After months of engagement and Paytm’s inability to take remedial action, in March 2022, the regulator took a hard call by barring the payment bank from onboarding new customers.
Among regulated entities, there is a rush to comply after any RBI action. But in this case, there was allegedly no serious attempt to rectify the errors, which ranged from non-compliance with KYC guidelines to other RBI regulations.
“The Comprehensive System Audit report and subsequent compliance validation report of the external auditors revealed persistent non-compliances and continued material supervisory concerns in the bank, warranting further supervisory action,” RBI said.
In the case of payment banks, regulation is more light-touch because these entities are not allowed to lend, and they deal in small-value transactions. However, RBI is against combining funds of depositors, wallet-holders and shareholders.
What was the trigger to act on the eve of the interim Budget is unclear, but market players are likening it to a series of strict disciplinary measures taken by RBI in recent years. In 2020, it imposed restrictions on HDFC Bank to get new credit card customers or launch digital business-generating activities.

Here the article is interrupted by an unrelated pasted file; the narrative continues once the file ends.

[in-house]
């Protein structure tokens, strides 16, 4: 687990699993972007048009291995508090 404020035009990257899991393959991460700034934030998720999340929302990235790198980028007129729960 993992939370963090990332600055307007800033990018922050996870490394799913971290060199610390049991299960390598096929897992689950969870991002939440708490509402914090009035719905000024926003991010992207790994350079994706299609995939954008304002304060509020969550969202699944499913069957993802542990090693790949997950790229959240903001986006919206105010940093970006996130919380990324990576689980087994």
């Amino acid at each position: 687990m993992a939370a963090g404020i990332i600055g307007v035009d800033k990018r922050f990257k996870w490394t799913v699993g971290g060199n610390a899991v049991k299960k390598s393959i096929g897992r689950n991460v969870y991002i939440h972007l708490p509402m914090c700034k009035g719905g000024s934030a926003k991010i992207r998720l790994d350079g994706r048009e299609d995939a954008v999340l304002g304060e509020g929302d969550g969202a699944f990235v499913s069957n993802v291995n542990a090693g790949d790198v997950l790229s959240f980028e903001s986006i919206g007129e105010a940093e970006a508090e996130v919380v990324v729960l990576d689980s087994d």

Last year, Bank of Baroda was barred from onboarding new customers on its mobile app. And Bajaj Finance was disallowed from sanctioning and disbursing loans under two of its lending products.
“It is not as if RBI takes this action when someone sneezes. It is done after detailed discussions with the entity, which is given an opportunity to correct the problem,” said a source familiar with recent actions.
Over the last few years, the regulator has also sharpened its supervision over entities, arming itself with many more tools that keep tabs on the volume of business by banks and finance companies and even businesses they lend to. Whenever it spots a sharp rise in growth or exposure, RBI officials have not shied away from discussing the issue, which in most cases has been a sure-shot nudge to go slow or take remedial action.
But whenever the response has been slow, including at the systemic level, RBI resorted to using the regulatory hammer – a case in point being the recent increase in risk weights for unsecured loans.
“The idea seems to be securing systemic stability. Strict action has only been taken where material violation is involved. Every action has been preceded by months of engagement and nudging them bilaterally to act. But if the entities are indifferent to the issues, RBI has to act,” said a source.